He walked back over to me, and I couldn’t help myself, but I cowered back slightly. He stepped back slightly, bemused.
“Sorry – you scared me, that’s all.” I said, reaching out for him.
“Oh – what can I do?” He asked, looking unsure for the first time since I’d met him.
“Nothing; I’m just being silly. Ignore me.” I said, waving my hand as if to dismiss everything that had just happened.
“I couldn’t ignore you even if I wanted to.” He laughed, and gently held my face in both of his hands, looking me right in the eyes.
“You’re not so easy to ignore yourself.” I teased, and pressed my face forward to kiss him full on the lips.
When we broke apart, about a minute later, we both fell backwards onto the bed, laughing.
Instinctively, when I feel something is awkward, my fingers go to my neck to feel my pulse, but when I put my fingers there – I couldn’t find my pulse. I searched all over my neck for my pulse, the usual and the unusual, but I couldn’t find it anywhere.
“I can’t feel my pulse!” I exclaimed, in horror.
“May I?” He asked, and I knew that he didn’t mean it dirtily.
“Please do.” I said, as I was trying to find some way to feel my pulse. He rested his head against my heart, and then there was a huge grin that spread across his face.
“Is it there? Can you hear it?” I asked.
“Nope – not a single beat.” He said, happily.
“Does that mean that I’m officially-” I started.
“Vampire? Yep, absolutely. I just need to try one more thing.” He said, and said something that was definitely destined to make me blush.
“You’re not blushing either!” He almost jumped for joy.
“Well at least I won’t be the blushing-bride.” I joked, and forced a weak smile onto my face.
“Ha ha, very funny.” He said, and tickled me.
My phone started ringing, which broke Joe off from tickling me, but I was still laughing when I answered it.
“Hi, Beth Carter speaking.” I said.
“Hi, it’s your Mum.” The voice said.
“Oh, hi Mum. What’s up?” I asked, and stopped laughing.
“Did you take your sanitary towels with you?” She asked, and I had to throw a pillow over Joe’s face to muffle his laughter.
“Yes Mum, I did, but I won’t need them.” I said, and winked at Joe.
“You haven’t had-” She started, but I cut her off before she could say anything that was even more embarrassing.
“No Mum, it’s not like that. I came on before I left; chillax.” I said, and had to muffle my own laughter now.
“Oh, okay then. See you.” She said, and hung up.
“Your Mum seriously worries too much.” Joe laughed.
“You think my Mum worries? You should see my Dad. If it were up to him, he’d have all the boys in the US locked up whenever I went away for a while.” I laughed.
We had a pillow fight then, and started just talking about random things.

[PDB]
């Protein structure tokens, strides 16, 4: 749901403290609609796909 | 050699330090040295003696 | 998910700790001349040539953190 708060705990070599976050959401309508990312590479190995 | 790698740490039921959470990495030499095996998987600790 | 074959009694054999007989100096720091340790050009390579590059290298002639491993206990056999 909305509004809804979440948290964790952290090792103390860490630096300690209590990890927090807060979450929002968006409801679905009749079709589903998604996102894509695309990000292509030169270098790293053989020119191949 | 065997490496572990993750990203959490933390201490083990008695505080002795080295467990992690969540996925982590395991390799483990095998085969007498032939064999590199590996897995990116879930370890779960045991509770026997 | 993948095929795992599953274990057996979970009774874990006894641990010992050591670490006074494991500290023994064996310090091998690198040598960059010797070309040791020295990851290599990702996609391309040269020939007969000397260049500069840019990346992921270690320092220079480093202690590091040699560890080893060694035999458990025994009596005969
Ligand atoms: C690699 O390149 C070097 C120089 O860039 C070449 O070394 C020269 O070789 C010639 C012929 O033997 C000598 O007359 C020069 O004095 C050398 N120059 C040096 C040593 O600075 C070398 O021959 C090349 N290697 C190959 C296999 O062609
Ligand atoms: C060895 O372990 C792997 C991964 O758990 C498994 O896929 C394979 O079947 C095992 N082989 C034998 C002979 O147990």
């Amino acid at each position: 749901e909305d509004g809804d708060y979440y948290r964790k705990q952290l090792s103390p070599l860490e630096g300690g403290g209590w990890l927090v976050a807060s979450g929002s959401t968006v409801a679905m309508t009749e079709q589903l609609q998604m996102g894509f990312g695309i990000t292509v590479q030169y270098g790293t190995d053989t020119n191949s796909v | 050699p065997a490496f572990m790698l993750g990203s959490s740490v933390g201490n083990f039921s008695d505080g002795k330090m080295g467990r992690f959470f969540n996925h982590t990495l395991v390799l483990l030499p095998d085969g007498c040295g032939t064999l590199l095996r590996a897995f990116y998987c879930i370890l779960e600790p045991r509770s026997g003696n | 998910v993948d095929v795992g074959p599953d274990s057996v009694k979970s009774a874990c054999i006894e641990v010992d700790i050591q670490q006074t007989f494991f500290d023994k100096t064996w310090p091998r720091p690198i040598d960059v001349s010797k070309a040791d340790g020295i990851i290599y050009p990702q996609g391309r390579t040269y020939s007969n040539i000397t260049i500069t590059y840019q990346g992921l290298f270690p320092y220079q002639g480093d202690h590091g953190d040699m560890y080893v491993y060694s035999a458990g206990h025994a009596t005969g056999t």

“Fancy going out for a hunt?” He asked, just in random conversation.
“No; that was the whole point in coming out here.” I said, thinking that it was plain obvious that I didn’t.
“Sheesh, I was just checking.” He said, thinking: don’t bite me.
“Ha ha, very funny; nice choice of thoughts - and what happened to ignoring some thoughts?” I asked, laughing.
“Stupid mind reader.” He muttered under his breath.
“Stupid fortune teller.” I muttered under mine, and soon we were rolling about on the floor laughing, again.
Meanwhile, back at my Mum’s house, there was a phone call.
“Hello? Who is calling please?” Mum asked.
“It’s Dan.” Came the other voice.
“Oh; hi. What do you want?” She asked, sounding disappointed.
“I was calling to talk to Beth actually.” Dan said, sounding a tad miffed.
“Well she’s out of this house until the wedding, staying with some friends.” Mum told him.
“Can I have her mobile number then?” He asked.
“Why?” She asked, sounding suspicious.
“I didn’t get chance to talk to her properly on her birthday.” He retorted.
“I don’t think I should give you her number.” Mum said, warily.
“She’s my flaming daughter too, you know!” He yelled, and Mum had to hold the phone away from her ear, frightened of being deafened.
“Calm down, just let me find the number.” She said, and he could hear some shuffling of papers whilst he waited.
“Right; got it. It’s: 034-127-165-77.” She read out the numbers slowly.
“Thanks. I won’t bother you now, though we might bump into one another at the wedding.” He laughed.
“I hope not.” Mum muttered under her breath.
“I heard that.” He said, and hung up.
Back at the cabin:
“Mum’s had an argument with Dad.” I said to Joe.
“What about?” Joe asked absent-mindedly, playing with a strand of my hair.
“Me, again. Every single argument they’ve had has been about me.” I sighed.
“You don’t know that.” He said.
“Yes I do – when they first split up it was about me, though I was four years old at the time. I remember it, and I hear the arguments that they’ve had in Mum’s head sometimes – actually, she thinks them every single time we mentioned marriage ages ago.” I said, and sank down onto the leather sofa, in the front room.
“Oh; well, who loves you more?” He teased.
“They love me equally. Even you should know that.” I poked him in the chest.
“Who starts all the arguments?” He asked me.
“Most of the time it’s Mum, but Dad does provoke her a bit, too. This time it was the mutterings under her breath, and her general attitude towards him that did it.” I said, and played the conversation that Mum and Dad had had earlier – the one that I had eavesdropped on through Mum and Dad’s heads (Dad was close enough that I could hear his mind [he must be travelling]).
I was about to say something else, but I didn’t get chance because I was heavily distracted by a sharp stabbing pain in my chest.
I gripped at my torso in agony; it was as if my heart were trying to claw its way through my ribs, and out through my skin.
It hurt so much that I wanted to die, and in my pain – more like agony – I might have happened to mention this once or twice, or perhaps a few times an hour, along with the long strings of profanities.